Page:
Mutants - Lin Yangchen
©Lin Yangchen

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Coconut tree climbers ascend with the aid of a rope lashed between the feet to produce friction against the trunk. They sometimes train monkeys to do the harvest instead. The coconut's scientific name Cocos was itself derived from the Portuguese word for "monkey", on account of the three spots on the nut that make it look like a monkey's head (McCurrach 1960).

The Crown Agents ordered De La Rue to print more stamps of various denominations as pre-war stocks turned out to be insufficient (Proud 2000); see Vousden (1996b) for printing and overprinting locations by denomination. Due to post-war disorganization and constant changes of policy, stamps were dispersed all over the shop and orders were unrealistically small and numerous (Barker 1993, Cockburn 1998), creating a fertile breeding ground for variations, plate flaws and printing errors; see Cameron (1950), Wells (1963, 1968), Pratt (1968), Ruffle (1964), Stanway (1992), Tyre & Stanway (1991), Glover (1994), Peters (1994a), Robinson (1994), Hale (2002), Crabtree (2012), Pollard (2000a, 2012), Brown (2015, 2017a, 2017c), Chum (2015), Cockburn (1998, 2015, 2016a), Murray Payne (2015a,b), Morris (2017) and Staffeldt (2017).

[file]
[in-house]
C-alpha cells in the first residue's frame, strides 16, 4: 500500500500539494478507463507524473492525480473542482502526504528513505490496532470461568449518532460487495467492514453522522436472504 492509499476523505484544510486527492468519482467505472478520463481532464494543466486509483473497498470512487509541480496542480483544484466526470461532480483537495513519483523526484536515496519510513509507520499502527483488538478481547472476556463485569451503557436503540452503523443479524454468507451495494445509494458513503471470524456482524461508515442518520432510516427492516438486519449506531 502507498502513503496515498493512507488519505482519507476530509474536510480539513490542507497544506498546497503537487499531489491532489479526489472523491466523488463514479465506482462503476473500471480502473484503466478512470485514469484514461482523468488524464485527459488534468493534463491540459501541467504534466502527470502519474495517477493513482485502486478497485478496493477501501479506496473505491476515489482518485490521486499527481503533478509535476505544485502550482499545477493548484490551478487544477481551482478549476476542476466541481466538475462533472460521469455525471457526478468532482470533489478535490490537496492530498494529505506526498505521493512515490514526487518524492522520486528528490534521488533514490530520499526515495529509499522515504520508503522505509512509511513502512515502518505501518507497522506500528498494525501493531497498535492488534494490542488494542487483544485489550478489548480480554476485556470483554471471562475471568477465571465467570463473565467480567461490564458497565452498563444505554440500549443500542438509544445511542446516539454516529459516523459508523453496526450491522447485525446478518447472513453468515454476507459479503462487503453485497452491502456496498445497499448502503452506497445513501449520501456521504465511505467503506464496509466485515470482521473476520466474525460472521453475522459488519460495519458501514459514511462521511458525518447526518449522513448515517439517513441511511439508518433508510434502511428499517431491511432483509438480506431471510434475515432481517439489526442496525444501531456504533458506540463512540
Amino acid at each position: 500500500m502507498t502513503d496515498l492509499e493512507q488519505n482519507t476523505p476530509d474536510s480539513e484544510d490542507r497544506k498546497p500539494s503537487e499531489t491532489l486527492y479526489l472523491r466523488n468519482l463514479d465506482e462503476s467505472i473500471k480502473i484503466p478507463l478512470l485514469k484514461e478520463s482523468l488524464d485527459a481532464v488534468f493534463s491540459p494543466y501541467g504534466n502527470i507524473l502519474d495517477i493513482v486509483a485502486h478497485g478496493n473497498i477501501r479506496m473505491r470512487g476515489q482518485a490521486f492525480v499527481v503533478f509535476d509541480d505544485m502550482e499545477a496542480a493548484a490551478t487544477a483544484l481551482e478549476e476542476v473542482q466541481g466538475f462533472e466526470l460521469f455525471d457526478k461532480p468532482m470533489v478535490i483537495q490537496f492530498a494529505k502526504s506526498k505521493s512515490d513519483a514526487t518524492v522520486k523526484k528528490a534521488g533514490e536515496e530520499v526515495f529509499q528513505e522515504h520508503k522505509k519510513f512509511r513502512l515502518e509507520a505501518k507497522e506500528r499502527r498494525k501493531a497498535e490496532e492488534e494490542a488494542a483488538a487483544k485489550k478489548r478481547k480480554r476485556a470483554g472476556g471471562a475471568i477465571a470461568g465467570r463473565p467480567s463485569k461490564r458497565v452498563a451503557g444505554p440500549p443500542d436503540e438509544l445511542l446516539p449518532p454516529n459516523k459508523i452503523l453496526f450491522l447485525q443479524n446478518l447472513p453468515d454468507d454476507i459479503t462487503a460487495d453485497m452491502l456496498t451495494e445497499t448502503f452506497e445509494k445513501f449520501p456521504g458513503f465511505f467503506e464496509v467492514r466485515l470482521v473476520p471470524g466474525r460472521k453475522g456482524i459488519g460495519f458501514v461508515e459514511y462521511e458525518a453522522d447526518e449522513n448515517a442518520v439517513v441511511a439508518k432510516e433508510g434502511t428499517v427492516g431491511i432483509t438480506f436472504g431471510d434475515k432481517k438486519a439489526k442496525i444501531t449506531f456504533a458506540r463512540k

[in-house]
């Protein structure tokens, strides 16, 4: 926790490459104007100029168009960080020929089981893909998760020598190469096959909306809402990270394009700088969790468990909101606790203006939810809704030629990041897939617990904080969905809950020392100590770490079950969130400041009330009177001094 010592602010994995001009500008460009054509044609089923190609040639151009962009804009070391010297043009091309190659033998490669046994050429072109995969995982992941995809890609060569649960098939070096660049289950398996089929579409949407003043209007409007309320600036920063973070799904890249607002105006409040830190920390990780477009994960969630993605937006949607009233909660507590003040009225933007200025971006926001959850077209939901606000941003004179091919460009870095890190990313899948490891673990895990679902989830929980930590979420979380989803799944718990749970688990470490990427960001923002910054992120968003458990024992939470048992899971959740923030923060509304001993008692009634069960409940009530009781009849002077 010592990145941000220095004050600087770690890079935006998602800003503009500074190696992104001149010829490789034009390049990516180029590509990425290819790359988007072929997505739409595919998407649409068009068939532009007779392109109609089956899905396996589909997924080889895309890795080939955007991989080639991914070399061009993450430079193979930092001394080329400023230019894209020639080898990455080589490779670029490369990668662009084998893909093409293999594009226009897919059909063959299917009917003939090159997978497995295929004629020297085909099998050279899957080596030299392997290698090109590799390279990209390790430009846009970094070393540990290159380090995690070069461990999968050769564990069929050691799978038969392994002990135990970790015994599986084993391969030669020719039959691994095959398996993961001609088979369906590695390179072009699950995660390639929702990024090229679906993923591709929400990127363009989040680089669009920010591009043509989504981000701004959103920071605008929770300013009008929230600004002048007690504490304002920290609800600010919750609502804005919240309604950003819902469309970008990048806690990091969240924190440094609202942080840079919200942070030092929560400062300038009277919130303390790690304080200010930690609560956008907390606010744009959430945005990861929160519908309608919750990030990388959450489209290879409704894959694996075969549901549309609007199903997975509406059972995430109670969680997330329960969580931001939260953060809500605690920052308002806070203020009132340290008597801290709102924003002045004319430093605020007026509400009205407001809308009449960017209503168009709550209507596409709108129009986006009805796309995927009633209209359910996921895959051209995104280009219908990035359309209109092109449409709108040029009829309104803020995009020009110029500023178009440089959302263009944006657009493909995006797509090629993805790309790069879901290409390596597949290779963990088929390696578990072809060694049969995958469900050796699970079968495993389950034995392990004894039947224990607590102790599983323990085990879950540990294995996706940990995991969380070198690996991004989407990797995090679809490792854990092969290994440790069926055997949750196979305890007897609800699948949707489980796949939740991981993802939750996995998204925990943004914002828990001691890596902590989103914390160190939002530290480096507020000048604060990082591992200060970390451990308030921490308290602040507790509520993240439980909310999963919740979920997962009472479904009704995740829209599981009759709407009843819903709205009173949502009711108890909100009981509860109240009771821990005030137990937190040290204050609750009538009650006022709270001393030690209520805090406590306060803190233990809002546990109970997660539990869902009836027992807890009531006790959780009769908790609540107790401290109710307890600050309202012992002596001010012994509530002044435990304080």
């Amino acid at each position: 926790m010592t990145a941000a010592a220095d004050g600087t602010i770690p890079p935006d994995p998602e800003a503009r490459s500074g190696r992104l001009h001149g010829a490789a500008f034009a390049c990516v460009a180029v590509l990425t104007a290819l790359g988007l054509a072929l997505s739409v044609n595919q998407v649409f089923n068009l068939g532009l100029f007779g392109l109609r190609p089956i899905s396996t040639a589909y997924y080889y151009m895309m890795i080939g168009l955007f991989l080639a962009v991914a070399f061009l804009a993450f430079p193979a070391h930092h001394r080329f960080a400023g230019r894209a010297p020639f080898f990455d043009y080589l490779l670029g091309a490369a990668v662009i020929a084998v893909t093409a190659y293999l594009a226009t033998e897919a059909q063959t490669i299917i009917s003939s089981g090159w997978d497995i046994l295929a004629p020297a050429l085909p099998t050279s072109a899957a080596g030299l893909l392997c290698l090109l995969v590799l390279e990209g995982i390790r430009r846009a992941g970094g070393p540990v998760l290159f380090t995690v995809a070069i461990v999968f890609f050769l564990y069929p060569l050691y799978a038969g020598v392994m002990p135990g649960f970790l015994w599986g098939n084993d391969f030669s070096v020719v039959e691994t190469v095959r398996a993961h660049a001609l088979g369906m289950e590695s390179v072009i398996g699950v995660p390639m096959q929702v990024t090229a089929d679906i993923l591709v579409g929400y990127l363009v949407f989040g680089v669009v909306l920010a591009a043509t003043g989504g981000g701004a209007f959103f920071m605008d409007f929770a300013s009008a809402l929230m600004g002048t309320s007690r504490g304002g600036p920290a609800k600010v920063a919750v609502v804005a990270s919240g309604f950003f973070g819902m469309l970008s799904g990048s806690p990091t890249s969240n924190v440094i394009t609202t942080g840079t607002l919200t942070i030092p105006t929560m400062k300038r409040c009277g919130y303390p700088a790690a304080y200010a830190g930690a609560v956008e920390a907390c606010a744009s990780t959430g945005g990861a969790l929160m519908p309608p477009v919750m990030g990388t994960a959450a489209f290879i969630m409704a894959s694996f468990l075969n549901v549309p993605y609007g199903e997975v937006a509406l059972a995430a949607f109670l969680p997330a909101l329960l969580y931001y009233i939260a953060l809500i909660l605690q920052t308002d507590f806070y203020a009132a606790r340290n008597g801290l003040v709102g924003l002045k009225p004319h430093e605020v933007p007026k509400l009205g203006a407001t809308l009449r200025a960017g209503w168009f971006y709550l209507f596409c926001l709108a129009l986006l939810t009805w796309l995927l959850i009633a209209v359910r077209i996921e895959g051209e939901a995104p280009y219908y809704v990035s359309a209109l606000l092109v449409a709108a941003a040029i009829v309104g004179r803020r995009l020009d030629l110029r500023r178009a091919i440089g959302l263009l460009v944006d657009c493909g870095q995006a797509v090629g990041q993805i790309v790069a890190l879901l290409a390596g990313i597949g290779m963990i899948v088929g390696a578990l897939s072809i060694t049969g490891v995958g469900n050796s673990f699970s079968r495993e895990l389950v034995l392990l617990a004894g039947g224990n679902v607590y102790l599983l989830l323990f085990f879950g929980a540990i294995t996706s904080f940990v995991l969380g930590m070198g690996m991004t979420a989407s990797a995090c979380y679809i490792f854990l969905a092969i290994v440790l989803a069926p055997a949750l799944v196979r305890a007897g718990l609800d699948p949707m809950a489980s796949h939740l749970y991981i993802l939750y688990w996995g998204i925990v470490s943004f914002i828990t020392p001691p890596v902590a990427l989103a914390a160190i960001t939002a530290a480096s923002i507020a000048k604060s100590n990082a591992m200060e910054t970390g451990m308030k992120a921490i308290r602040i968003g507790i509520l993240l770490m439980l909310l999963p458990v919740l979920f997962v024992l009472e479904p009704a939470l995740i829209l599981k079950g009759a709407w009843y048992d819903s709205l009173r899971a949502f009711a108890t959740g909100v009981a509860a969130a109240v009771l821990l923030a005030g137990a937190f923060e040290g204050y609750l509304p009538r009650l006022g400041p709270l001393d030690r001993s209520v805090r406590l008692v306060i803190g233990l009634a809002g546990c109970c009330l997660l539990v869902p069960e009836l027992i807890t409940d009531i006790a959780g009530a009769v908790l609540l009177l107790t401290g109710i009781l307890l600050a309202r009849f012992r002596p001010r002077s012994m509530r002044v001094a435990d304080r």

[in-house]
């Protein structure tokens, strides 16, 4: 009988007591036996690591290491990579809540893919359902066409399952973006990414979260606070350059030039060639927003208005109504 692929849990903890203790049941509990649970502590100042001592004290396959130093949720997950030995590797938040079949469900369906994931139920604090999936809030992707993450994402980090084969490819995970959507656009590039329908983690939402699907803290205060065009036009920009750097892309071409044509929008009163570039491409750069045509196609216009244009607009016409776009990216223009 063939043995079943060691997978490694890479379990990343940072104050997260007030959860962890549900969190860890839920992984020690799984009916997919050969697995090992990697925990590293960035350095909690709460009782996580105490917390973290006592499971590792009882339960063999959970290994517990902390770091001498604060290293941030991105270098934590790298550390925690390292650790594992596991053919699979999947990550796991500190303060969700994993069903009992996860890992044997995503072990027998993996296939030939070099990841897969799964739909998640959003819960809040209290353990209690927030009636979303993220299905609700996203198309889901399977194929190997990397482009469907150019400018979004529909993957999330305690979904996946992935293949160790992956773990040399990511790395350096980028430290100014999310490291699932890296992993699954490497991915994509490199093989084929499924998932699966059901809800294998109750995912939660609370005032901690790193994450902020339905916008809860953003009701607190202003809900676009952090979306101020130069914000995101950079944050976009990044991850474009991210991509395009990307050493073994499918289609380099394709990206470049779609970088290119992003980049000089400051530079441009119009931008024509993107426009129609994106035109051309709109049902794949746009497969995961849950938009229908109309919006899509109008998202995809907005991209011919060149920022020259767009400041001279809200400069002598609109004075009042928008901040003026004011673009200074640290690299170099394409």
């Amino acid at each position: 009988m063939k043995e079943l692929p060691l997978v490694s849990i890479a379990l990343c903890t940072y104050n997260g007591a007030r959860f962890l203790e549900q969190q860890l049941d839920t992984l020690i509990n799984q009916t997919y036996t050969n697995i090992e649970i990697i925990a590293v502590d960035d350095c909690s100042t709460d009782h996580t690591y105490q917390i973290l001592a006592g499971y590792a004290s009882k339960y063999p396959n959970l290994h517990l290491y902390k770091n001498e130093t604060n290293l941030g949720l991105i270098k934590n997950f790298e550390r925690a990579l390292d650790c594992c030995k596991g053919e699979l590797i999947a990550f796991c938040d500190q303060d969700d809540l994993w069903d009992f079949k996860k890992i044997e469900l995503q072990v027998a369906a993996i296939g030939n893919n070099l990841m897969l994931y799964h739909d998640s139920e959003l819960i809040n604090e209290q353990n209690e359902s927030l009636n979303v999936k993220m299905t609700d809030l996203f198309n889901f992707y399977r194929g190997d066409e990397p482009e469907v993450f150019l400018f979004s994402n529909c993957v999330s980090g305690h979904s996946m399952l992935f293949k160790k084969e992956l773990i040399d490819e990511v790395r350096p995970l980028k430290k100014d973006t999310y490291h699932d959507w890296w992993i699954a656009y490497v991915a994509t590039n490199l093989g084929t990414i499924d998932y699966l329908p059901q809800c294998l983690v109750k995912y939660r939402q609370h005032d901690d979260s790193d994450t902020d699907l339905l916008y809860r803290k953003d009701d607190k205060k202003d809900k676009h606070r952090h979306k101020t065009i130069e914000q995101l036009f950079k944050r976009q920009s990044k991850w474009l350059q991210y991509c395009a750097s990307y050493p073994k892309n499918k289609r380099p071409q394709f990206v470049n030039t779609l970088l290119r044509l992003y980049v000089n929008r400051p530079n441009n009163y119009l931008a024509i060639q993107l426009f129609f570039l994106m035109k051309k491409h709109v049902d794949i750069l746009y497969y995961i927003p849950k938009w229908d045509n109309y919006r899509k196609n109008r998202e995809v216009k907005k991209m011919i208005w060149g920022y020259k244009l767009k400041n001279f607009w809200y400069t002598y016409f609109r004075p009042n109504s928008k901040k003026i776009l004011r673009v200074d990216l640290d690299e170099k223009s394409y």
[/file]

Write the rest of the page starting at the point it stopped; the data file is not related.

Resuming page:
A coconut can fall and hit you on the head
And if it falls from high enough can kind of knock you dead

Frederick Seidel

The notorious 'falling coconut' plate flaw just below the lowest frond on the right-hand palm, from the London printing of Plate 1 (Hale 2002). Like shark attacks, falling coconuts hitting people are rare but dangerous enough to be documented as a categorical cause of death.

Close-up of the 'falling coconut'. The appearance of the flaw suggests that it was due to some kind of contamination or disturbance during the electroplating process rather than to an accidental knock on the finished plate.

High chance of falling coconuts: a multi-pronged coconut tree (Furtado 1924) in Malaya.

Parts of the plates of the Die II 2c orange and 6c grey seemed to have worn out faster than usual, producing progressive 'white forehead' varieties in which the frontal facial features of the king were increasingly devoid of lines (Cameron 1950, McClaren 2001, Pollard 2001, Toh 2001, Chang 2003). Such differential wear and tear may be a consequence of the plate having infinitesimal deviations from perfect flatness. Peter Cockburn (comm. 2017), however, attributed these varieties to variations in plate pressure.

Close-up of the 'white forehead'.


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